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I imagine it is some kind of comparison between the original files and the files that have been burned on the disc, but does anybody know how it is really done at a low level?

I mean, does it create a hash of the source and destination content and then compares them? If it is so, does it store the hash of the burned content in RAM? Or does it save it in a temporary file on the hard drive? Is there a log file of what is going on?

Just curious to know exactly how this feature works :) And I am referring to Windows Image Burner.

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those are implementational details (the specific hash algorithm, where the result is stored, etc), so unless you are talking about a specific application, its impossible to tell. –  Frank Thomas Apr 16 '14 at 16:14
    
It compares the file on the disk to the source file. –  Ramhound Apr 16 '14 at 16:20

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up vote 12 down vote accepted

Check out these MSDN pages on windows API for the IBurnVerification interface, and the IMAPI_BURN_VERIFICATION_LEVEL enum.

For data disks, it looks like in quick mode it doesn't checksum the entire disk, just a selection of sectors. It then makes sure that the API calls READ_DISC_INFO and READ_TRACK_INFO succeed against the new disk.

For full verification, it performs the above checks, and then does a full checksum on the last session on the new disk, against a checksum computed on the memory stream being burned. The checksums have to be stored in ram, but they are likely short lived values. Note that the comparison is against the disk image in RAM, not the source media itself, so if the source data did not read correctly, it will be written incorrectly. Verification will not detect this.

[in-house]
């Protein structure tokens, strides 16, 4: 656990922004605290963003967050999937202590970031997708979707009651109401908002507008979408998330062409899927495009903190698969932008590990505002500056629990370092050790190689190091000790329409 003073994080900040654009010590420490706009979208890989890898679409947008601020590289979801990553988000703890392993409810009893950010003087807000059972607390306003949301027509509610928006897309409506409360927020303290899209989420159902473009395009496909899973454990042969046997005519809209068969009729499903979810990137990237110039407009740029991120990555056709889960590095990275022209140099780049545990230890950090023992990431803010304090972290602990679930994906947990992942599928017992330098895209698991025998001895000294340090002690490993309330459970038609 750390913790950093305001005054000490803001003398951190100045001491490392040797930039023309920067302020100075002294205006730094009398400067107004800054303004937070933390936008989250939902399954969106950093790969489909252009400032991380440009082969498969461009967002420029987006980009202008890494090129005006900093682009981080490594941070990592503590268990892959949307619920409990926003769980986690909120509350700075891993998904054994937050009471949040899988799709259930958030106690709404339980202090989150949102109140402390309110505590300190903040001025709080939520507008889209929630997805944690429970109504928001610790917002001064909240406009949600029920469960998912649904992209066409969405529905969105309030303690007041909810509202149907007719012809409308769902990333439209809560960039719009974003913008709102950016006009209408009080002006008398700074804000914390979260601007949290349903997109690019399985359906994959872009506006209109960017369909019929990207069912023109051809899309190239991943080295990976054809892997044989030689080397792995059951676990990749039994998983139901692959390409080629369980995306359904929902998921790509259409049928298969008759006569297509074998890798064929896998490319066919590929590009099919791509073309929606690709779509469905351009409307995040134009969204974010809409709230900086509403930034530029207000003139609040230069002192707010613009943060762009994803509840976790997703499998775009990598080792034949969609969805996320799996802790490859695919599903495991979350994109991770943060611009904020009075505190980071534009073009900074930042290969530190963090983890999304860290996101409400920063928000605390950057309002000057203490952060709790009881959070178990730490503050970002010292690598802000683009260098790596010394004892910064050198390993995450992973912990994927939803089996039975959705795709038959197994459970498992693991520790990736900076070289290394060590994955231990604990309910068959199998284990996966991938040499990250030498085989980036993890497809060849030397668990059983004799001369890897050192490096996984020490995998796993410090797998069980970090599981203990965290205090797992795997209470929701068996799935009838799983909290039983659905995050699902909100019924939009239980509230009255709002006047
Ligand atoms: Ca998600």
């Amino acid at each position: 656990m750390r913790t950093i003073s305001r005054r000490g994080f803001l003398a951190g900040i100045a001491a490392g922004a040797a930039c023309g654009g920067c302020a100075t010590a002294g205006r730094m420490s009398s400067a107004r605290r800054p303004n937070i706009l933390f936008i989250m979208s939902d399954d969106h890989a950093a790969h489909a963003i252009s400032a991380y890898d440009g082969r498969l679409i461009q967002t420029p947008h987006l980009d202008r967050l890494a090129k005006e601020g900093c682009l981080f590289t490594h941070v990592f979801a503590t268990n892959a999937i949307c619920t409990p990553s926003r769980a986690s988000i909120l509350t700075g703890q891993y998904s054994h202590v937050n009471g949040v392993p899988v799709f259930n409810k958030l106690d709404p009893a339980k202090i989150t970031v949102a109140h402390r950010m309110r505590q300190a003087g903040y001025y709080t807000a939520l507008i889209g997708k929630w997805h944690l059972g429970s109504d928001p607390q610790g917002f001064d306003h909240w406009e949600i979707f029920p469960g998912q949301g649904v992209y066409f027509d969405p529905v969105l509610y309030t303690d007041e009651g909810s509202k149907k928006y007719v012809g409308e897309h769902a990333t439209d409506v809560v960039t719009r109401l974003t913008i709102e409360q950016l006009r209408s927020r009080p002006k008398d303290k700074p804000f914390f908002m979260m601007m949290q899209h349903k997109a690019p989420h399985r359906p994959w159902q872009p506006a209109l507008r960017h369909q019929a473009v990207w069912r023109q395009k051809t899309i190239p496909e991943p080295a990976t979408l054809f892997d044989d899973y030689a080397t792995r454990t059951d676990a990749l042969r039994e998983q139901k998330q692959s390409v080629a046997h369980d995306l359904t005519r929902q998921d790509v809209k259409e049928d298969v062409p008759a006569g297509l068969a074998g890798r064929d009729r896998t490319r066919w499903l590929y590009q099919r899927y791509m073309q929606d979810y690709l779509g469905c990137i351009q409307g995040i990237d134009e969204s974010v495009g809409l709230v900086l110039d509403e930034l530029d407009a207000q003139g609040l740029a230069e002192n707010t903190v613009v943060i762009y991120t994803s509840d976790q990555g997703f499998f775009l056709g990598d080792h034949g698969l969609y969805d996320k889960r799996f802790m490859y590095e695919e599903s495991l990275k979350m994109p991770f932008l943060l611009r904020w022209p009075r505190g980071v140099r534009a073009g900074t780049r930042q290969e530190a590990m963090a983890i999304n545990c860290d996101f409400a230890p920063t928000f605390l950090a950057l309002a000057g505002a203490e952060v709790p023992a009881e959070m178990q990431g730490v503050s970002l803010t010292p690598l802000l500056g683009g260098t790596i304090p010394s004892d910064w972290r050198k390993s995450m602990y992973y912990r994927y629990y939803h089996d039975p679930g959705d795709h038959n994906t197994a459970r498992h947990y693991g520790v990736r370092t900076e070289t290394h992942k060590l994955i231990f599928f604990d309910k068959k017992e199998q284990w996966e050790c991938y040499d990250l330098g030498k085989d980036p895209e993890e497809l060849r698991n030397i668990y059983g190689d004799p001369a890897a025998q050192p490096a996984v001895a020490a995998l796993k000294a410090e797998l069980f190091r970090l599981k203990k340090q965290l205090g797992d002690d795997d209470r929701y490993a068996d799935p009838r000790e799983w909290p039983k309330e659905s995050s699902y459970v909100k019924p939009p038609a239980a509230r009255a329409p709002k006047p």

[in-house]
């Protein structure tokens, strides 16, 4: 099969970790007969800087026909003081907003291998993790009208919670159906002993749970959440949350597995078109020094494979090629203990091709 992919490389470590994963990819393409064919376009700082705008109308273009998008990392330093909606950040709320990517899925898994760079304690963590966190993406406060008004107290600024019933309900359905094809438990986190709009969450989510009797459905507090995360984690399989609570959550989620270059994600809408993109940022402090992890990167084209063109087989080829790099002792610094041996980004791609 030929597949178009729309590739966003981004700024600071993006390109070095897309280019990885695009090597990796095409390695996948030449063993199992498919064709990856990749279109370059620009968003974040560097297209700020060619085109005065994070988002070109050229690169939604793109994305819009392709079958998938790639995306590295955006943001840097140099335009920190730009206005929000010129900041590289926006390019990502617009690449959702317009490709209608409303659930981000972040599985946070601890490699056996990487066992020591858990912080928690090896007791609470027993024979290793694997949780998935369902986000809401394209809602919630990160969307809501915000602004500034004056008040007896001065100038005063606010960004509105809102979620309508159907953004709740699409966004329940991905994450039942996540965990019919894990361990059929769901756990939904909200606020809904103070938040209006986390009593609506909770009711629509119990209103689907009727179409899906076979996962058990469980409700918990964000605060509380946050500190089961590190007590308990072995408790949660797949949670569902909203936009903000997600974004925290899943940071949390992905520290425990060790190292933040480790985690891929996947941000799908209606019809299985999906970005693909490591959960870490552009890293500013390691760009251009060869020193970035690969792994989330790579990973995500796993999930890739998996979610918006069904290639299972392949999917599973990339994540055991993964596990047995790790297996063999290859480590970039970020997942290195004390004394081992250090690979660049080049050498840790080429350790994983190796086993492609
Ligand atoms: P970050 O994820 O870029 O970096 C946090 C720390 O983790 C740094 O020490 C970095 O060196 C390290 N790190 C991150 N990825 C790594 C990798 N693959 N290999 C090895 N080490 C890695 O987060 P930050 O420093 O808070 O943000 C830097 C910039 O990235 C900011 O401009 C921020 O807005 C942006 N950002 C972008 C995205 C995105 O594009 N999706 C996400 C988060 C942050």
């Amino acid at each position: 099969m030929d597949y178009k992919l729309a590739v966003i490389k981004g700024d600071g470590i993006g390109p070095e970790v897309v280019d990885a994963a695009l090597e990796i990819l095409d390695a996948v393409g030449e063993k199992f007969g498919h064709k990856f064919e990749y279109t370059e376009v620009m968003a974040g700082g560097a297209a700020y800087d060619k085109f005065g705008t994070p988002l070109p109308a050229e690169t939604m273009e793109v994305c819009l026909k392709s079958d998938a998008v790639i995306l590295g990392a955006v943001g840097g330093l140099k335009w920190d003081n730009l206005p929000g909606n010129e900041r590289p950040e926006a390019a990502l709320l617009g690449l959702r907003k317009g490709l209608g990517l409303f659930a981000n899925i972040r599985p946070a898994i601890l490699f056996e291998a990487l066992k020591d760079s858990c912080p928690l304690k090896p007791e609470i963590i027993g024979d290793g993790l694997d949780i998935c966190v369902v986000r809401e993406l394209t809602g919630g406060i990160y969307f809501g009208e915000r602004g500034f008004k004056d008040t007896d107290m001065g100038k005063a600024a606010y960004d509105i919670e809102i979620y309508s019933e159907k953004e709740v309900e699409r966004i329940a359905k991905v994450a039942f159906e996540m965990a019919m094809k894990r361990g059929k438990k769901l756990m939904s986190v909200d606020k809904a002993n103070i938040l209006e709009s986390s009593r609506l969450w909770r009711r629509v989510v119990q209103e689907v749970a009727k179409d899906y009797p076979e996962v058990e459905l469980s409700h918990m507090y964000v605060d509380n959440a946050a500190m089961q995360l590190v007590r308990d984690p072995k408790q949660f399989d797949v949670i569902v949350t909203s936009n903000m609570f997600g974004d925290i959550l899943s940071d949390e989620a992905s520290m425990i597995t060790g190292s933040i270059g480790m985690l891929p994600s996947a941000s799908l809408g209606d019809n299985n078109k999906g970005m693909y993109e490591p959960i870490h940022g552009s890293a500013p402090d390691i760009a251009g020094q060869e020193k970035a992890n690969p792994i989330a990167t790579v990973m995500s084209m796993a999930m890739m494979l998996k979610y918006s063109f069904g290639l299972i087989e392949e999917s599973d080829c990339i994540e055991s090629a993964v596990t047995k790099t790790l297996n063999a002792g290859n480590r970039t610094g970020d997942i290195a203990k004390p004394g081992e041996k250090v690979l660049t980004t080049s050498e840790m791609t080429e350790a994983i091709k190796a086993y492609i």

For music disks, it focuses on checking READ_TRACK_INFO and the disk Table of Contents, but does not perform a Checksum calculation. There is no full verification mode for music.

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Frank nicely explained the Windows-specific verification. I’ll give a more general answer.

What does Verify disc after burning actually do to verify the data?

I mean, does it create a hash of the source and destination content and then compares them? If it is so, does it store the hash of the burned content in RAM? Or does it save it in a temporary file on the hard drive? Is there a log file of what is going on?

That is certainly one way that a comparison can be implemented: hash one file (hopefully with a sufficiently large—read low chance of collision algorithm), repeat for the other, and compare hashes. If that is how a verification is implemented, then you will be able to see the drive-LED flash for a while, then the CD/DVD-LED flash for a while.

Another way to implement the verification is to read a block of one file, then the same block from the other file, compare them, then repeat until the end of the file is reached. In this case, you will see the LEDs of the two drives alternating back and forth.